are sometimes smooth and silky, and other times tired and tight.

Friday, April 30, 2010

Covering Queen's Day

Queen’s Day. To some it’s all fun and games. To me it’s hell holding a can of Hieneken and dressed in Orange. What better way to avoid it, than participating in the 56e Oranjeronde van Amsterdam?

After my Ash induced Spanish adventure, and subsequent assault of the Ardennes, I managed to get my legs readjusted to the windy ways of the lowlands. With a few training races in the legs, and a few easy days in between, I set off on damp roads. Riding through light drizzle to the usual place.

While the roads are the same, the organization is different, as well as the sign in. This means that I will get my first look into the hallowed halls of Amsterdam’s oldest bike club. If only I can find it. When I arrive, I’m spotted by the WegKapitein. He points me in the right direction.

Number obtained, I sit down and talk the talk with the WegKapitein and a few racers from another club. The KMII arrives, and introduces us to a rider in blue. He's a member of our team, but has yet to get his kit. Numbers pinned, small talk made, we make way for the course.

Marco, a friend, who I haven’t seen for awhile, almost rides into me, and says hello. As we catch up, I notice he’s got lipstick on his bottom lip. For some reason, I'm not surprised.

Marco Lipstick runs off to register, and we head towards the start/finish. Waiting, and watching the 50+ race, we hear that there’s yet to be a successful break throughout the day. We also learn that there will be 3 primes, as well as a leader’s jersey. While it’s not clear to me how the jersey will work, the KMII explains that it’s a points race within the race. OK. Fair enough.

Finally we’re given the go to enter the circuit, and take a lap. I chat with the KMII about race plans A, B, and C that we emailed about the day before. As we assess the riders around us, we agree that maybe it’s an idea to try and keep it easy for the first few laps.

The lap complete, we roll up to a group of riders spread out on the road, waiting 30 meters behind the line. I take my position in the second row. The Flying Doctor, fresh from a stage race in Sardinia arrives. Nods and smiles are given. Something is said, but I’m too amped to hear it. The field moves, and I struggle to click in. No worries. We’re only moving up to the official start line. I slide into the front row.

Some niceties are spoken, and we’re set off on our merry way. I grind up the sole bump on the course, and accelerate down the hill. I remind myself about my chat with the KMII, about sitting and watching, as I see him fly past. I shift and jump on to his wheel. With a small group of riders we surge forward. A small gap opens. It doesn’t take long to close.

And that pretty much sums up the majority of the race. Gaps. Sprints for primes. Sprints for the mysterious leaders jersey. We learned that there had yet to be a successful break throughout the day, yet we persever to do just that. We – the KMII, the Wegkapitein, and myself, all three of us – are riding well. Lap after lap, attack after attack, we’re in the mix. But it’s not working.

I slide back, and find myself chatting with Lipstick. He’s telling me tales of his past dominance on this course. Who he beat, and how he beat them. I’m half listening, and half looking up the road. I see the KMII make a move. He’s off the front, with another rider. The WegKapitein is ahead of me, and if I’m not mistaken the teammate in blue that I met earlier, as well. They move to the front, and start making things complicated for the other riders. I see someone having words with the WK and then Blue. Blue shrugs.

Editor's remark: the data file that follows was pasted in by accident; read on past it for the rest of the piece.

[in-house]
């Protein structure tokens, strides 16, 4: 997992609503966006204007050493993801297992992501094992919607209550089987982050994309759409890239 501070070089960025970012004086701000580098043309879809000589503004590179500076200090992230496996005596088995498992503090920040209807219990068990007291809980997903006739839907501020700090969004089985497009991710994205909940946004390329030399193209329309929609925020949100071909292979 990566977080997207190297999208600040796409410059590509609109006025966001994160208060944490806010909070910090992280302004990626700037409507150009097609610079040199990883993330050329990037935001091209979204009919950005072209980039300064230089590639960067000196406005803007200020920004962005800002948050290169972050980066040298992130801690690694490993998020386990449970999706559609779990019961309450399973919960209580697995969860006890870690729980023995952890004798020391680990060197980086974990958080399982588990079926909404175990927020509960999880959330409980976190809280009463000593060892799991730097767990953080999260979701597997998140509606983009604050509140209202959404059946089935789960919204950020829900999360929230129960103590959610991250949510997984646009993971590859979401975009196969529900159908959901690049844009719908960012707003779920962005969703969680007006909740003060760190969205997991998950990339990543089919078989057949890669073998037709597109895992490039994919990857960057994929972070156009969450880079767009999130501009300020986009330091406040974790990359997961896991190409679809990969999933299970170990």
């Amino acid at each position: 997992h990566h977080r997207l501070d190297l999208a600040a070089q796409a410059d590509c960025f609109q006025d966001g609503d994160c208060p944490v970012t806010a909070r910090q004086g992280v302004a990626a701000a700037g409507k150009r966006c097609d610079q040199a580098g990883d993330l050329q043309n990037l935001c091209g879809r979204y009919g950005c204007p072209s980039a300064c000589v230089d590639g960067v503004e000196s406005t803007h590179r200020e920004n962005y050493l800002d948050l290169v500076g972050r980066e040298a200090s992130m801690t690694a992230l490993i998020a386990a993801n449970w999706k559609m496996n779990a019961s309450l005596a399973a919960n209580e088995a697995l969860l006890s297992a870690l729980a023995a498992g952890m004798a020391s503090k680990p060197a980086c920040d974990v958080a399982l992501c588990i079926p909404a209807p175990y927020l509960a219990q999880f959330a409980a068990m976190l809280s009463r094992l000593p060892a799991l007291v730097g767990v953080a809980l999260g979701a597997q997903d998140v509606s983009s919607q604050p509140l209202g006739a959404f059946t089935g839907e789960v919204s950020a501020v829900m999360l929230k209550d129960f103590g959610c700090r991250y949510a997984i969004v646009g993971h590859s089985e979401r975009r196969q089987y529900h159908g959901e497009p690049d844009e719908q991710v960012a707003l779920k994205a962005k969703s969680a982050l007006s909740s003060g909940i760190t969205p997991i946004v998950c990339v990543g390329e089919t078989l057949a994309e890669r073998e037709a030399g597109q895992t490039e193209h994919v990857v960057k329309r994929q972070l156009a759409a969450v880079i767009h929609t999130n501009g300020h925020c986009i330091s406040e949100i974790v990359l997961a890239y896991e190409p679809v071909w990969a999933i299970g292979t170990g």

I move up, and join them. We lower the pace, and for whatever reason, nobody is taking over. That’s fine with us.

We cross the start/finish line. Four laps to go. Ten kilometers to go.

We crest the hill, and I see the KMII and his companion ahead. A few riders attempt to bridge, but with no success. We’re covering everything. We’re slowing it down. We’re not making many friends, but the KMII is making time.

The long straight begins, and ahead of us – 15 seconds, more? – is the KMII. I look over and see the rider who had words with Blue. I recognize him. It’s Talent. Believe it or not, that’s what he calls his blog (more or less). He jumps. I latch on. He's surprising me today. He’s tearing it up. He’s improved since last year. Just not enough. He eventually realizes that I’m not going to pull through. He eases.

We cross the start/finish line. Three laps to go. Seven and a half kilometers to go.

The hill is crested, and the gap ahead remains the same. There’s a brief lull, and then more riders attempt to bridge. The WK and I continue to mark them. I’m pretty sure the KMII is dying a thousand deaths, but I also know he kind of enjoys that.

We cross the start/finish line. Two laps to go. Five kilometers to go.

The WK is in the wind, on front, 3-4 riders ahead. I see Talent pass by my right, and watch as he leans into the WK, briefly throwing him off his line, and then watch him try and another attack.

I call him a something that my mother wouldn't approve of, and chase. The WK does the same. We catch him, and I see the WK grab him by the scruff of the neck. I roll past, hearing the WK shouting, but not listening. We need to stay focused. There’s another surge, and I dig in to cover.

We cross the start/finish line. One lap to go. Two and a half kilometers to go.

The surges have died down. The peloton is racing for third place.

We enter the last sweeping turn before the long straight. I look up the road, the KMII and his companion are far ahead of us.

Less than half a lap. One kilometer to go.

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